Meet the future: transforming vacant land in Detroit

Source: School of Environment and Sustainability

Lisa DuRussel on the land near the Heidelberg Project that will hold Detroit Land Lab “eco-literacy” programming, a collaboration between DuRussel and her students alongside Tanya Stephens of Detroit Vacant Land CDC

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Lisa DuRussel

It has been a decade since Detroit’s historic bankruptcy, and although the signs of recovery are palpable throughout Downtown, Midtown, Corktown, New Center and the Riverfront—with clear signs of private investment and development—there exists a different reality when you leave these more central parts of the city.

An estimated 19 square miles of vacant land remain scattered throughout Detroit, representing unique opportunities and complex challenges. Who acquires this vacant land and how it is transformed holds the potential to empower communities to reinvent the future of Detroit, something that University of Michigan School for Environment and Sustainability Assistant Professor of Practice in Landscape Architecture Lisa DuRussel (BS ’02, MLA ’06), alongside her students and community collaborators, is passionate about ensuring.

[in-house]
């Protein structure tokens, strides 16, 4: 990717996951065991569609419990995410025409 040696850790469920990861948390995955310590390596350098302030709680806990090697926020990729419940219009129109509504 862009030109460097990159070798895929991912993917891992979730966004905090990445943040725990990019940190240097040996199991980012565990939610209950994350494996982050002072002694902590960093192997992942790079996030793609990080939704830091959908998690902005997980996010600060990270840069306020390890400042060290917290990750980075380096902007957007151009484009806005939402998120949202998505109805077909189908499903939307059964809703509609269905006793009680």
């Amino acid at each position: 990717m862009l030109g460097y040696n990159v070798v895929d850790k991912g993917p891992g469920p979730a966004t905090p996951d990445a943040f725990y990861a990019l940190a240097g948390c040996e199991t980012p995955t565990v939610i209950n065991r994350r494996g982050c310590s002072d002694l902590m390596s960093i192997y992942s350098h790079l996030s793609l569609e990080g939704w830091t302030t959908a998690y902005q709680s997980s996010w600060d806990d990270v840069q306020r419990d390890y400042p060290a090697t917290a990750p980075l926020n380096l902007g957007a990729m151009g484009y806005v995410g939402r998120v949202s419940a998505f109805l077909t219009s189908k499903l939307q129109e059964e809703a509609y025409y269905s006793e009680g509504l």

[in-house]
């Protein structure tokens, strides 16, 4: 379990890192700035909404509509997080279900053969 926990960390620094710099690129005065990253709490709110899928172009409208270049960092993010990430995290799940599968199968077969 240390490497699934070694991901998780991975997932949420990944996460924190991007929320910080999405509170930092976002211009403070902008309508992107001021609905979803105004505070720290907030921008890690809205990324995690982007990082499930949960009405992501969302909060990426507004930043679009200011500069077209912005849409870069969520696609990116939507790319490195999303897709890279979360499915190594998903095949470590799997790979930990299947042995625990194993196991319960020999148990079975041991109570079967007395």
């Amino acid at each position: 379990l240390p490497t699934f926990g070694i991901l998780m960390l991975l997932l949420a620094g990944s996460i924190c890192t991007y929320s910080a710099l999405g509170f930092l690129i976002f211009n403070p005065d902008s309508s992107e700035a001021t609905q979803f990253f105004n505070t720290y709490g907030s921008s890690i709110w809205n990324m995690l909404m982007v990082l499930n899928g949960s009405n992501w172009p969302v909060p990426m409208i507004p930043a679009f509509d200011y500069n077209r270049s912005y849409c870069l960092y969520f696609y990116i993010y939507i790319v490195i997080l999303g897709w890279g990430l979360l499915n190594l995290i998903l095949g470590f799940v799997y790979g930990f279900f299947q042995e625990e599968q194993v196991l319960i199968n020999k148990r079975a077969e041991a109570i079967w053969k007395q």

An aerial view of the McDougall-Hunt neighborhood with Downtown Detroit in the background.

“We work closely with the residents of Detroit to make sure they have a say in what happens to this vacant land, and we don’t want our work to just sound great on paper, we want it to be what the community needs,” says DuRussel. “So, we really put a lot of focus on being present in the communities and listening carefully to residents so we can provide the right help.”

With her grassroots, ground-up approach, DuRussel believes strongly in forging relationships with local community members and leaders, and she has done just that since joining SEAS in 2020—building rapport by being present and putting power into the hands of the residents while leveraging U-M resources to support their visions. The trust she has built has allowed DuRussel to integrate her deep connections into the projects she designs for her students. She says that these projects tend to attract SEAS students who are interested in both community engagement and the questions surrounding the future of vacant land in Detroit.

Read more of the SEAS story.

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